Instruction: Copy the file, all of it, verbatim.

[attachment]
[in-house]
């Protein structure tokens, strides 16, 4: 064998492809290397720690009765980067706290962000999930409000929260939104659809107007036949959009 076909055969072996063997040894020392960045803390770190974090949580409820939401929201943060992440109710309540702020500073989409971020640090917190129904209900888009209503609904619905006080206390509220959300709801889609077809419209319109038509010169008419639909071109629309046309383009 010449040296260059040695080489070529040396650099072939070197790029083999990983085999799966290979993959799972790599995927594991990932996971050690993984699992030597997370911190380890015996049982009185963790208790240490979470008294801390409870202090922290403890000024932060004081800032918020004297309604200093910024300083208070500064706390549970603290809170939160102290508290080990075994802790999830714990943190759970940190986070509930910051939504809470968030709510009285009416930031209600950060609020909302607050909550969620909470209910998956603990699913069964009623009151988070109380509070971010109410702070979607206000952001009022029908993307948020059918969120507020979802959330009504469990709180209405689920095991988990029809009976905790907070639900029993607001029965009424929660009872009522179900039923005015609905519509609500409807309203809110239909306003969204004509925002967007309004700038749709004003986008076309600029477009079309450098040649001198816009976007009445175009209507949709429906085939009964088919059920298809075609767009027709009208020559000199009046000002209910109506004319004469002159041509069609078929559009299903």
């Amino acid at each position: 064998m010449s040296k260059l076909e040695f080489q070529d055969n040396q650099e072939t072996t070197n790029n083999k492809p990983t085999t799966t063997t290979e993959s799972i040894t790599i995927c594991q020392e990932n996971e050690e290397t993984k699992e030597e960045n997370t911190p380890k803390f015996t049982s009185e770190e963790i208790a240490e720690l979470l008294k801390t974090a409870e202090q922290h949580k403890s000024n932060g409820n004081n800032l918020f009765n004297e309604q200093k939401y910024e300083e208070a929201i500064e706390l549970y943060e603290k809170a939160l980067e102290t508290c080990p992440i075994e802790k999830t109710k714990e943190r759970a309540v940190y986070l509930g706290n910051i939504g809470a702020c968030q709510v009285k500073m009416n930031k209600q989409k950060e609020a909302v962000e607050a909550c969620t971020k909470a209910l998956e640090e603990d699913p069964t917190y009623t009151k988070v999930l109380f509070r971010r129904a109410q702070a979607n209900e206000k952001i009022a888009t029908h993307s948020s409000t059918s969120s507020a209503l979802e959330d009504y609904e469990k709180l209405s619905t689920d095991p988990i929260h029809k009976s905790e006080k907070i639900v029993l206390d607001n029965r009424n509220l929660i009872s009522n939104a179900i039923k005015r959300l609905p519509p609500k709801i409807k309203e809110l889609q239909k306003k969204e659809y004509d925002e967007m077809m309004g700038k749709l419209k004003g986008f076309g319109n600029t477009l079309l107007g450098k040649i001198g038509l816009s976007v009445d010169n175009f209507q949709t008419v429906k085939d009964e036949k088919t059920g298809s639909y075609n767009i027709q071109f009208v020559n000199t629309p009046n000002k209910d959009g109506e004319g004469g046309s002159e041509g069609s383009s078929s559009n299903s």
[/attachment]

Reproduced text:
[in-house]
């Protein structure tokens, strides 16, 4: 064998492809290397720690009765980067706290962000999930409000929260939104659809107007036949959009 076909055969072996063997040894020392960045803390770190974090949580409820939401929201943060992440109710309540702020500073989409971020640090917190129904209900888009209503609904619905006080206390509220959300709801889609077809419209319109038509010169008419639909071109629309046309383009 010449040296260059040695080489070529040396650099072939070197790029083999990983085999799966290979993959799972790599995927594991990932996971050690993984699992030597997370911190380890015996049982009185963790208790240490979470008294801390409870202090922290403890000024932060004081800032918020004297309604200093910024300083208070500064706390549970603290809170939160102290508290080990075994802790999830714990943190759970940190986070509930910051939504809470968030709510009285009416930031209600950060609020909302607050909550969620909470209910998956603990699913069964009623009151988070109380509070971010109410702070979607206000952001009022029908993307948020059918969120507020979802959330009504469990709180209405689920095991988990029809009976905790907070639900029993607001029965009424929660009872009522179900039923005015609905519509609500409807309203809110239909306003969204004509925002967007309004700038749709004003986008076309600029477009079309450098040649001198816009976007009445175009209507949709429906085939009964088919059920298809075609767009027709009208020559000199009046000002209910109506004319004469002159041509069609078929559009299903």
């Amino acid at each position: 064998m010449s040296k260059l076909e040695f080489q070529d055969n040396q650099e072939t072996t070197n790029n083999k492809p990983t085999t799966t063997t290979e993959s799972i040894t790599i995927c594991q020392e990932n996971e050690e290397t993984k699992e030597e960045n997370t911190p380890k803390f015996t049982s009185e770190e963790i208790a240490e720690l979470l008294k801390t974090a409870e202090q922290h949580k403890s000024n932060g409820n004081n800032l918020f009765n004297e309604q200093k939401y910024e300083e208070a929201i500064e706390l549970y943060e603290k809170a939160l980067e102290t508290c080990p992440i075994e802790k999830t109710k714990e943190r759970a309540v940190y986070l509930g706290n910051i939504g809470a702020c968030q709510v009285k500073m009416n930031k209600q989409k950060e609020a909302v962000e607050a909550c969620t971020k909470a209910l998956e640090e603990d699913p069964t917190y009623t009151k988070v999930l109380f509070r971010r129904a109410q702070a979607n209900e206000k952001i009022a888009t029908h993307s948020s409000t059918s969120s507020a209503l979802e959330d009504y609904e469990k709180l209405s619905t689920d095991p988990i929260h029809k009976s905790e006080k907070i639900v029993l206390d607001n029965r009424n509220l929660i009872s009522n939104a179900i039923k005015r959300l609905p519509p609500k709801i409807k309203e809110l889609q239909k306003k969204e659809y004509d925002e967007m077809m309004g700038k749709l419209k004003g986008f076309g319109n600029t477009l079309l107007g450098k040649i001198g038509l816009s976007v009445d010169n175009f209507q949709t008419v429906k085939d009964e036949k088919t059920g298809s639909y075609n767009i027709q071109f009208v020559n000199t629309p009046n000002k209910d959009g109506e004319g004469g046309s002159e041509g069609s383009s078929s559009n299903s």